Jun 142001
 

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This is my fourth ex-military truck. It’s a 1970 Kaiser-Jeep M109A3 2.5-Ton 6×6 Shop Van. I bought it as a replacement for my first military truck, which is also an M109A3, but which needs a lot more cosmetic restoration.

I sold this truck in September, 2005, and I’ve preserved the for-sale listing because it has lots of good pictures of the truck.

Pictures

 

thumbnail My truck arrives from Maryland, on the back of a drop-deck disconnect trailer.
6/13/01
thumbnail Getting ready to jump-start it with my M543A2 Wrecker.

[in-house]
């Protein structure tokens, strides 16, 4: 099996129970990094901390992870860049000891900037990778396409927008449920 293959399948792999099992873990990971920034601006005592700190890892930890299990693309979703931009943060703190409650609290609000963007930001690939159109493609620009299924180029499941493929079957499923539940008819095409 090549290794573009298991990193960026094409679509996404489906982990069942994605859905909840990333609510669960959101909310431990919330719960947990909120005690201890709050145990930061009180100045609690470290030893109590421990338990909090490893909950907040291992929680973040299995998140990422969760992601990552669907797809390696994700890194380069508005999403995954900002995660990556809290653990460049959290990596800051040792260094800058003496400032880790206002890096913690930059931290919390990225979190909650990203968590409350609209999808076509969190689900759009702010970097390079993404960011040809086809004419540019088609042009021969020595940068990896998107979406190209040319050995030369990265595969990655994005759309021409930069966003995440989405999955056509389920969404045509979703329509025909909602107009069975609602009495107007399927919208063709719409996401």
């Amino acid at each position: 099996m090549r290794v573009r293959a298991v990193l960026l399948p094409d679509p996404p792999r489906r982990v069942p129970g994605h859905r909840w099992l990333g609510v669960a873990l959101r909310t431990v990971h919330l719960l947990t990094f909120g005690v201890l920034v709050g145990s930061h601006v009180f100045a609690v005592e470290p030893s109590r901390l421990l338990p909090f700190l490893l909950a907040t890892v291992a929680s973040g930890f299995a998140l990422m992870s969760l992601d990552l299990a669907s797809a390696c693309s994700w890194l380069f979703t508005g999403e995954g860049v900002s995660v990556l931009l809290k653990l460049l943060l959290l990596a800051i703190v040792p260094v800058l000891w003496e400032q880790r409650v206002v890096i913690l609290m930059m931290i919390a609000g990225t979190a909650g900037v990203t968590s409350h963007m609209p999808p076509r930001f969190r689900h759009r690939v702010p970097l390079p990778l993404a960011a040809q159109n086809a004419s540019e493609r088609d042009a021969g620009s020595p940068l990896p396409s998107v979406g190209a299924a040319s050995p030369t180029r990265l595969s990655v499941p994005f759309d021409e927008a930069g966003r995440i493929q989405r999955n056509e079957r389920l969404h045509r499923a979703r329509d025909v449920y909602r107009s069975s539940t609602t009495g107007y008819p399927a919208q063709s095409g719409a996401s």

6/13/01
thumbnail As the driver who delivered my truck guides me, I back my truck off the trailer that carried it across the continent. I hardly even felt the 10 inch drop off the end of the trailer.
6/13/01
thumbnail Free at last!
6/13/01
thumbnail Safe and sound in my driveway, a few miles away from the unloading point. I told my neighbors that it’ll only be there temporarily. Only time will tell if that was an accurate statement… 🙂
6/13/01
thumbnail Here I am picking up an AN/GRC-122B radio teletype (RTTY) system mounted in an S250 shelter. Part of the deal was that I had to take the 1.5-ton trailer that the shelter was sitting on. I probably will mount the shelter on my HMMWV eventually, and then sell the trailer. The March ARB airfield is in the background.
9/13/03

 

Van Conversion Pictures